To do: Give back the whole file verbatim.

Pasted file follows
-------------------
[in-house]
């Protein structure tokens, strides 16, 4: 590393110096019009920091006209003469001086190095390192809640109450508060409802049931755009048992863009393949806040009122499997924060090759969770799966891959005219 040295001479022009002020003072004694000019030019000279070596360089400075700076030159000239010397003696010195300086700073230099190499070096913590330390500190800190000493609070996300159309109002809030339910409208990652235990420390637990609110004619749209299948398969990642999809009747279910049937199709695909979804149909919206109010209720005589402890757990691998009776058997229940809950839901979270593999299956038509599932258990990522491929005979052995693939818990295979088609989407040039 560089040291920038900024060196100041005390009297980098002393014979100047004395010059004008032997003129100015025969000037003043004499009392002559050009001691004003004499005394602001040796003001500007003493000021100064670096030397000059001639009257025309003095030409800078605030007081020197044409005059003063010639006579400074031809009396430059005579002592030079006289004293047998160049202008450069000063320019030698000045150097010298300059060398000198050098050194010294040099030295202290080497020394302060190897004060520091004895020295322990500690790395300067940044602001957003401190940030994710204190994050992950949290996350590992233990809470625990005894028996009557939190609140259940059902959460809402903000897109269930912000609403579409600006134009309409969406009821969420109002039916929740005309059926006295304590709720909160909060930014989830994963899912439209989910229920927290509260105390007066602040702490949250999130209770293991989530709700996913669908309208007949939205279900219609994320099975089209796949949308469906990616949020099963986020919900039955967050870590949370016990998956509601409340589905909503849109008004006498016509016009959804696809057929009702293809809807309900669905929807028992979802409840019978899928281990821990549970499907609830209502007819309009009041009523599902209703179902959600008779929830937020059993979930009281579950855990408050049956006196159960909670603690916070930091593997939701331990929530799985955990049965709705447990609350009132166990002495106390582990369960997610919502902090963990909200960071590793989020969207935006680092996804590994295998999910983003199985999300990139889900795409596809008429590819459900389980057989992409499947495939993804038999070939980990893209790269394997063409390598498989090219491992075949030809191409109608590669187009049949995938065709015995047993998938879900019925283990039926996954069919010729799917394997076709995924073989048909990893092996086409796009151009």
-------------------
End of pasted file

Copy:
[in-house]
């Protein structure tokens, strides 16, 4: 590393110096019009920091006209003469001086190095390192809640109450508060409802049931755009048992863009393949806040009122499997924060090759969770799966891959005219 040295001479022009002020003072004694000019030019000279070596360089400075700076030159000239010397003696010195300086700073230099190499070096913590330390500190800190000493609070996300159309109002809030339910409208990652235990420390637990609110004619749209299948398969990642999809009747279910049937199709695909979804149909919206109010209720005589402890757990691998009776058997229940809950839901979270593999299956038509599932258990990522491929005979052995693939818990295979088609989407040039 560089040291920038900024060196100041005390009297980098002393014979100047004395010059004008032997003129100015025969000037003043004499009392002559050009001691004003004499005394602001040796003001500007003493000021100064670096030397000059001639009257025309003095030409800078605030007081020197044409005059003063010639006579400074031809009396430059005579002592030079006289004293047998160049202008450069000063320019030698000045150097010298300059060398000198050098050194010294040099030295202290080497020394302060190897004060520091004895020295322990500690790395300067940044602001957003401190940030994710204190994050992950949290996350590992233990809470625990005894028996009557939190609140259940059902959460809402903000897109269930912000609403579409600006134009309409969406009821969420109002039916929740005309059926006295304590709720909160909060930014989830994963899912439209989910229920927290509260105390007066602040702490949250999130209770293991989530709700996913669908309208007949939205279900219609994320099975089209796949949308469906990616949020099963986020919900039955967050870590949370016990998956509601409340589905909503849109008004006498016509016009959804696809057929009702293809809807309900669905929807028992979802409840019978899928281990821990549970499907609830209502007819309009009041009523599902209703179902959600008779929830937020059993979930009281579950855990408050049956006196159960909670603690916070930091593997939701331990929530799985955990049965709705447990609350009132166990002495106390582990369960997610919502902090963990909200960071590793989020969207935006680092996804590994295998999910983003199985999300990139889900795409596809008429590819459900389980057989992409499947495939993804038999070939980990893209790269394997063409390598498989090219491992075949030809191409109608590669187009049949995938065709015995047993998938879900019925283990039926996954069919010729799917394997076709995924073989048909990893092996086409796009151009």